Per Bark’s 2018 study (where they analyzed over 900 million messages across texts, email, social media, and school-issued Google and Microsoft accounts of over 2.6M children ages 8-17) the digital landscape is one that needs a product like Bark and parental education ASAP. CEO Brian Bason founded Bark as a solution to help parents work together with their children to navigate the dangers of today’s digital world.

Related: What’s Scarier For Kids Than A Shirt With The Word “Porn” On It? Actual Porn

Brian was working at Twitter at the time, and realized there was no good way to keep his own two boys safer online—so he left Twitter and started Bark in July of 2015.

Conversation Blueprint

What it does

Bark’s affordable, award-winning service proactively monitors text messages, YouTube, emails, and 24 different social networks for potential safety concerns, so busy parents can save time and gain peace of mind. Here’s how it works, and here’s an extensive overview of everything it monitors.

In a (digital) nutshell:

  • Bark tracks conversations and content on Snapchat, Instagram, YouTube, Facebook, Twitter, Pinterest, GroupMe, and more.
  • Bark works with iOS and Android to search through texts, photos, and videos for concerning interactions.
  • Bark monitors emails from Gmail, Outlook, Hotmail, Yahoo, Comcast, and AOL for harmful content.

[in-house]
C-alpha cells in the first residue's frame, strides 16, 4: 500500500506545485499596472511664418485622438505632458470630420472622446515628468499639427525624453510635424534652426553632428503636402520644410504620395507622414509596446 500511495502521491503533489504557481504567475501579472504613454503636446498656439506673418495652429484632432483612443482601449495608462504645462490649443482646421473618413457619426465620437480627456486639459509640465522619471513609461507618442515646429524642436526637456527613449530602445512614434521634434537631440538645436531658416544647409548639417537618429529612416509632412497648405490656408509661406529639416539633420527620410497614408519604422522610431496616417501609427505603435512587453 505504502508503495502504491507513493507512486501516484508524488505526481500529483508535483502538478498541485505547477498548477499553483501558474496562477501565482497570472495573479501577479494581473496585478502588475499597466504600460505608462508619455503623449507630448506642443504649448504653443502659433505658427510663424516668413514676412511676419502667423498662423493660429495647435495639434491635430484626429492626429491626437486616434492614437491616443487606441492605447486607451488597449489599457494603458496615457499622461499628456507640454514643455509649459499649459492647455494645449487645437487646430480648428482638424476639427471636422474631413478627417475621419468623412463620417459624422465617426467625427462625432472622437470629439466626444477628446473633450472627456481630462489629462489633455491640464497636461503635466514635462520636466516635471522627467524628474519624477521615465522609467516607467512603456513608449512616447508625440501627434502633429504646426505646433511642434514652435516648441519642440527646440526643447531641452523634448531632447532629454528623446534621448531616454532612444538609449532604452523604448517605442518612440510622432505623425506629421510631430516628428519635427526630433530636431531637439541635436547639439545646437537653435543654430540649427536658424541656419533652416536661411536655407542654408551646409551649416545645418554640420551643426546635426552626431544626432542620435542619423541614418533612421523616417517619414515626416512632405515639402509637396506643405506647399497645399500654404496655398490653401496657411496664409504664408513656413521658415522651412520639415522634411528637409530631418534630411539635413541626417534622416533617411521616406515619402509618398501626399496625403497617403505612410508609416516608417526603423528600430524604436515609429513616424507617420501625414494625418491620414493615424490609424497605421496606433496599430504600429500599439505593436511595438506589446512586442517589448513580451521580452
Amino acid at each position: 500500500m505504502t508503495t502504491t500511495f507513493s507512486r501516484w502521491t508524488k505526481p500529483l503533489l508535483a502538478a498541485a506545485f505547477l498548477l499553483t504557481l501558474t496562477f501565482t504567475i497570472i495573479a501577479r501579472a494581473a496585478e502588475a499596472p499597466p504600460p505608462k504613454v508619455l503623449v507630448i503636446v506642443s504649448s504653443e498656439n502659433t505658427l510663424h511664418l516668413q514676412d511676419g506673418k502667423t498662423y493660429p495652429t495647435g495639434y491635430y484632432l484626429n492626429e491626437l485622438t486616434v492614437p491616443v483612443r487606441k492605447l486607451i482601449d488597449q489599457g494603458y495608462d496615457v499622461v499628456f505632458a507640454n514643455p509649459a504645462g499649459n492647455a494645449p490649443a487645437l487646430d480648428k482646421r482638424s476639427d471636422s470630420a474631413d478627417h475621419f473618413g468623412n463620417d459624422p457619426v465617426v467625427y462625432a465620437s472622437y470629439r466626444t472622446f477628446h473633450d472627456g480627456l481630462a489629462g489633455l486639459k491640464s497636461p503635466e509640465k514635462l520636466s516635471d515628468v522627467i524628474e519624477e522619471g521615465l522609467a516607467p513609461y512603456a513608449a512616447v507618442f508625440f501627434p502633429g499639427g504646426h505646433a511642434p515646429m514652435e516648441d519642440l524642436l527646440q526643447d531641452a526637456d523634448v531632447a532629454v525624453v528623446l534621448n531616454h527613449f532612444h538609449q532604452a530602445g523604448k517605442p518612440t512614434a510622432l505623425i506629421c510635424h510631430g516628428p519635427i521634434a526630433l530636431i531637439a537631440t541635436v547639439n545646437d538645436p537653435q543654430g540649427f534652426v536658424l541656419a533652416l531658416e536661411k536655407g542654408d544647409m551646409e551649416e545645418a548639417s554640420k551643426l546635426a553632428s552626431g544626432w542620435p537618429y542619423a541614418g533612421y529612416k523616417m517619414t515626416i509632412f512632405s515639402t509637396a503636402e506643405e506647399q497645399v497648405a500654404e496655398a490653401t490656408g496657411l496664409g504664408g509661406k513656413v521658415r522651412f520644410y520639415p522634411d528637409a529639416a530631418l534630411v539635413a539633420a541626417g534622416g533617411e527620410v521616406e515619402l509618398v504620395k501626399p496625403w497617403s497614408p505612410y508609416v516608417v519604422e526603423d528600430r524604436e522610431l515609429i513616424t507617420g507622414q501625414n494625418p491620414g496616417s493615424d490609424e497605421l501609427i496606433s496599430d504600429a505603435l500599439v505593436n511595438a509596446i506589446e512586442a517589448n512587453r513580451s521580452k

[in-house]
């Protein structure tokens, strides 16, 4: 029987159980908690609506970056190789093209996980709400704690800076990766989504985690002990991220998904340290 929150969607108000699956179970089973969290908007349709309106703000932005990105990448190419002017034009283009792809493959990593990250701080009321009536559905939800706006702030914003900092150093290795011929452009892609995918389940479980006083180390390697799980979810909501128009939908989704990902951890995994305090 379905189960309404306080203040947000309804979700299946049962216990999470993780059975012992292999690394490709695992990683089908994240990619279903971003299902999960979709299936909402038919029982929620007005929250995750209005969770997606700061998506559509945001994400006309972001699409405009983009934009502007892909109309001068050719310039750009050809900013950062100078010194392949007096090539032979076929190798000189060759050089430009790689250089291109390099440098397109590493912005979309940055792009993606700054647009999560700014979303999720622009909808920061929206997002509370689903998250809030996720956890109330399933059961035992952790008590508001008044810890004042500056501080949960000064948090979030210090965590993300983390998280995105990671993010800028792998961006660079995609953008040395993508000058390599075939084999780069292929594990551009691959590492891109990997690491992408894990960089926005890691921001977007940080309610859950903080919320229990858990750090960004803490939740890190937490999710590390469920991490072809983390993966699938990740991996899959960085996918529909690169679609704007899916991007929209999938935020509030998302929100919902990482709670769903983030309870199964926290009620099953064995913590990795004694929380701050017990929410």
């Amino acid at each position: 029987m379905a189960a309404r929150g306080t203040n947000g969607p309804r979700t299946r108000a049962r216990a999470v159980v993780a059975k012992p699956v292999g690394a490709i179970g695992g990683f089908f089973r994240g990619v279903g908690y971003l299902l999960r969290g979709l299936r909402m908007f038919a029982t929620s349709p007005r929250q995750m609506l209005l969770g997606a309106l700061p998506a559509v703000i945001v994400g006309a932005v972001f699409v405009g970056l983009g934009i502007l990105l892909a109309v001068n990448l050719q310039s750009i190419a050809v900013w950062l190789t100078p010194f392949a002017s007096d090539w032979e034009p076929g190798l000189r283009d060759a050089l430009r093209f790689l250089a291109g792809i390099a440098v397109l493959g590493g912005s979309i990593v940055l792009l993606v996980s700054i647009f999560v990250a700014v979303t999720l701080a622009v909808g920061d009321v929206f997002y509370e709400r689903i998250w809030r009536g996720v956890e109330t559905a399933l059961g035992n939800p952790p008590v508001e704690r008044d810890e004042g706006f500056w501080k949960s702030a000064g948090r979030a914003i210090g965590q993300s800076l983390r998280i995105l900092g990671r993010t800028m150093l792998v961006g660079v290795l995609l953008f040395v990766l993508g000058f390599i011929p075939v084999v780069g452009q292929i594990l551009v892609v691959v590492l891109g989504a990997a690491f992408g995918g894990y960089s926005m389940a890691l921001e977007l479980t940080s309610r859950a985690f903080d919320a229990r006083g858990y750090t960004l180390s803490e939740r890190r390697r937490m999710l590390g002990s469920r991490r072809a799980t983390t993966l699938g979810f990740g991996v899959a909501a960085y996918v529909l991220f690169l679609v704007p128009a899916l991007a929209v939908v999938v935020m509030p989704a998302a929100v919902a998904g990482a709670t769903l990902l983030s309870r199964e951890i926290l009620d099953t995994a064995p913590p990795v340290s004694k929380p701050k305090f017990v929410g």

• Bark looks for activity that may indicate online predators, adult content, sexting, cyberbullying, drug use, suicidal thoughts, and more.
  • Bark sends automatic alerts when our algorithm detects potential issues, along with expert recommendations from child psychologists for addressing them.
  • Bark saves you from manually monitoring your child’s activities, respecting your time and your child’s privacy by only surfacing potential concerns.

In partnership with parents and schools, Bark now protects over 2.5 million children across the nation, has escalated 16 plausible school shooting threats to the FBI, and has detected 10 thousand severe self-harm situations. Check out these actual testimonials from real parents here, and see how 36 families have shared that Bark alert saved their child’s life. Cool, right?

You can start protecting your children online today by clicking here, and signing up for a free 30-day trial. After the free trial, it’s just $9.99 for every month after.

Bark

Don’t shy away from the difficult conversations

The fact that your child will come across porn, intentionally or otherwise, is a given. But do not panic! Parents’ responses to those moments are what matter more, because they are what can be influenced more. Simply, as a parent, if you teach your children, the industry doesn’t have that argument to turn against you.

Related: For Parents: How To Update “The Talks” With Your Kids To Include Porn

Let’s face it—if kids feel their parents are open to listening to their struggles or questions, they’ll be more likely to approach the subject whenever it comes up instead of hiding their curiosity and searching for answers on their own in the wrong places.

We think it’s important for parents to talk to their kids about what sex and porn are, and keep the conversations ongoing, open, honest, and loving. Instilling a total fear of porn in a young child may work for a short while, but it’s not a long-term help to keeping the lines of communication open and loving.

This is why tools like Bark are so needed in helping to shape the next generation of Fighters.